Sheet pan chicken

22 Jan

Cooking seems to be equal parts high art and necessary chore. Sometimes I would be perfectly content to putter around the kitchen all day long. Other times, I just want to toss something in the oven and just forget about it.

dinner is served

This dish would be perfect for those easy dinner days. You literally toss together whatever sounds good or whatever you have in your fridge, put some chicken thighs on top of it all and toss it in the oven. And you pull out the most delicious, nutritious dinner you could imagine!

nutritious dinner

This is not so much a recipe, but more of a guideline for a delicious meal. This is how I make mine…you can use other vegetables that you prefer, making sure to choose ones that roast well like root vegetables. You can also swap out the protein; to keep it simple, select something that roasts in the same time as the vegetables, such as pork chops or sausages. Fish would also work here, but you’d have to roast the vegetables for a while on their own before adding the fish for a shorter amount of roasting time. Half the fun is experimenting and making this dish your own – let your imagination run wild!!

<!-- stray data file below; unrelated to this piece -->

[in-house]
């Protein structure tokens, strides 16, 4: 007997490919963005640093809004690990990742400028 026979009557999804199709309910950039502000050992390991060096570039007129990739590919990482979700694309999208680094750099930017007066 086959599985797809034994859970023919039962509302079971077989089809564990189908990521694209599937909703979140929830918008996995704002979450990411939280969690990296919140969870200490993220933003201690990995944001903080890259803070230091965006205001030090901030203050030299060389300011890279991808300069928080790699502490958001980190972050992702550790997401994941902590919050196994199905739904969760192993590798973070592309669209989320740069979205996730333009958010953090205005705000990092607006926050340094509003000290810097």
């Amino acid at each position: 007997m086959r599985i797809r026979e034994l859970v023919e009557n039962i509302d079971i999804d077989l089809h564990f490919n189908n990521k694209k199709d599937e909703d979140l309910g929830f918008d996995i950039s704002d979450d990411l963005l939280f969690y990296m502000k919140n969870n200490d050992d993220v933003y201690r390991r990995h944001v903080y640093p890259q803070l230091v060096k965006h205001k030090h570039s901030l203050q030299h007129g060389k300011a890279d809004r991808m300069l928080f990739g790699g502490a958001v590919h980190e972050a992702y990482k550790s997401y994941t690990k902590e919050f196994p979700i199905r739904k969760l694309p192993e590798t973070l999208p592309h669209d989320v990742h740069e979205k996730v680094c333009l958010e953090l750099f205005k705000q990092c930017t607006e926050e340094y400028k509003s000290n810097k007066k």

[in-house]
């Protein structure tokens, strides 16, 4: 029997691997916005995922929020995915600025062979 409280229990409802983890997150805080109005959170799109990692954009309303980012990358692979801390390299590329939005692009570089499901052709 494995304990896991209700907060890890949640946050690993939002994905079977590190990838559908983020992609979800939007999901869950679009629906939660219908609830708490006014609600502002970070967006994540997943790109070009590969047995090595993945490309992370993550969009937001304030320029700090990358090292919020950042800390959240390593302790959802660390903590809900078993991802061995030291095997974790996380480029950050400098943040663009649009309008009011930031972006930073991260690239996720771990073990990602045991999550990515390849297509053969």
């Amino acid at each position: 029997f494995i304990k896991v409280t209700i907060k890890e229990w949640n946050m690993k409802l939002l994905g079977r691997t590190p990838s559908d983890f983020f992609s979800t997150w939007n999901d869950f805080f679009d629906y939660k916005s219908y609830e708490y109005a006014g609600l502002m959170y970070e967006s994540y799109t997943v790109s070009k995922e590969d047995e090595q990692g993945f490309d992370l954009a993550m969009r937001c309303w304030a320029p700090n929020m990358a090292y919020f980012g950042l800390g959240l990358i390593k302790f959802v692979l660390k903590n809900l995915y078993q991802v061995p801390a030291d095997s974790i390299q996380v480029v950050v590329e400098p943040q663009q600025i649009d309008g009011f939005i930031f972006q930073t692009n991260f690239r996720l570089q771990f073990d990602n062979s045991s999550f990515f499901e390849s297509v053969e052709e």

So first, I cut up the vegetables I’m going to use.

raw vegetables

Some of my favorites are onions, potatoes, carrots, mushrooms, cauliflower and broccoli. So let’s start with those, cut up into bite sized pieces. And since I still have some rutabaga left over from the pasties, I’ll chop that up and add it to the mix. Along with a buttercup squash that I’ve had around for quite a while.